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STIMULUS MONEY FOR THE ARTS? OF COURSE!

Why support the arts in this time of trouble? Seems frivolous to some. Not to me and not to anyone who cares to study the question. And speaking of studies, a new one co-authored by the U.S. Bureau of Economic Analysis documents that the arts contribute more to the economy than agriculture or transportation or warehousing - $763.6 billion. And the arts are a net plus of $20 billion for the US when it comes to its international trade balance.

But...

We are told to keep social distance, which means that venues from the Kennedy Center for the Performing Arts in Washington to Godfrey Daniels Coffee House in Bethlehem, Pennsylvania are shuttered or will be shuttered soon. Without audiences, no ticket sales. The venues struggle. Without audiences, no place for artists - basically small business people - to earn a living. In all, more than 5,000,000 workers are employed in the arts and culture industry, many of whom depend on open doors encouraging engaged audiences. And those 5,000,000 are…
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QUICK TAKE ON ICONIC NEW ORLEANS FOOD FAVORITES: CENTRAL GROCERY, CAFÉ DU MONDE, AND PARKWAY BAKERY

Choosing places to eat in New Orleans that will satisfy everyone in your party who are familiar with that great foodie city's diverse restaurants is more than a difficult task. It's impossible. After spending several days with family, celebrating the 95th birthday of NOLA native Aunt Yvonne, the list of places that we didn't visit but wanted to visit far outstripped the few that we could fit in. We didn't have time for Casamento's or Mandina's or Mosca's, much less Arnaud's or Commander's Palace. Even so, we managed to have a thoroughly enjoyable time.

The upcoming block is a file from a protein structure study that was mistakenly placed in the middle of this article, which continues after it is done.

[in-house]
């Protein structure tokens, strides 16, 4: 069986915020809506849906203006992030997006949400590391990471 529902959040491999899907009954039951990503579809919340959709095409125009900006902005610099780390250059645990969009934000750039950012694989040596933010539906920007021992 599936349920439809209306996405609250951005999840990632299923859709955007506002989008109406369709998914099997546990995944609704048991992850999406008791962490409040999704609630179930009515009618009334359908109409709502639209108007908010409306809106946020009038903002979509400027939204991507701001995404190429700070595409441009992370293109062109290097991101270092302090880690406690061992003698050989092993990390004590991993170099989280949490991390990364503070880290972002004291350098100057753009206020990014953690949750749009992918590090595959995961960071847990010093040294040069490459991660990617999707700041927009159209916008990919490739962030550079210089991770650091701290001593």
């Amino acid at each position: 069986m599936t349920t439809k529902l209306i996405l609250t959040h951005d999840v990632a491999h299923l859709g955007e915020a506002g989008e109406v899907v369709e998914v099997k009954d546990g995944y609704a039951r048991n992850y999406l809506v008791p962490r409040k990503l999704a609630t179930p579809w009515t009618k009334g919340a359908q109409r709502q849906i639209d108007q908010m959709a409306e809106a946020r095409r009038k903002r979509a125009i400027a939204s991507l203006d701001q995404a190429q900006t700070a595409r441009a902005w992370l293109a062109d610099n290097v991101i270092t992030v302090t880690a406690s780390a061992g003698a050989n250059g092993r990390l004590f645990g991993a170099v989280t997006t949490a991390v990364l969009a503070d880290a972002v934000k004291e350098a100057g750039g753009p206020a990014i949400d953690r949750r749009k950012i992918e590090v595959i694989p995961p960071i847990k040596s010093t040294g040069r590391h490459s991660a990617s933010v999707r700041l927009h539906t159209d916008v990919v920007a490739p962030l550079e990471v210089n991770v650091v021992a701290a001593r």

Here are three New Orleans destinations that we visited that deserve mention. They ain't exactly upscale. And a couple of them are in the middle of the tourist crunch. But they are each New Orleans landmarks for the true foodie.

CENTRAL GROCERY
Just a few steps from the epicenter of tourism that is Jackson Square and across the street and down the block from the French Market and Café du Monde, Cent…

VARIOUS NOLA PICS TO BE INCORPORATED INTO FUTURE BLOG POSTS

BARBECUE IS A NOUN, DAMMIT!

Words matter.

I'm in Texas now, for the first time in many years. I am reminded that meat cooked over a fire is grilled and that meat that is smoked is barbecue. Not barbecueD. Barbecue. It's that simple. You don't barbecue meat. You smoke it or you grill it. If you smoke it, and if you are really good at it, here is the result...with special thanks to nephew Peter.





FREE LUNCH FOR FRENCH OLD FOLKS

TANSTAAFL

There Ain't No Such Thing As A Free Lunch

I first learned that acronym through my reading of the sci-fi novel The Moon is a Harsh Mistress by Robert Heinlein. But the phrase probably originated in the 1800s in American bars that offered 'free' lunches. The lunch was, of course, not really free. You had to buy a drink, and the drink cost more than necessary in order to underwrite the lunch. The lunch itself, often composed of salty foods, enticed further drinking.

TANSTAAFL

What has this to do with old folks in France? Well, I've just attended my second free lunch for folks born before a certain year who reside in our village. This year, that year was 1951. So everyone in the room was 69 or older. And there were about 170 of us in the room. No kids. Just lots and lots of grey hair, white hair, bald pates, and red hair. (I don't know why bright red hair is a thing with older French women. But it is.) The occasion? An annual day to show appreciation for the …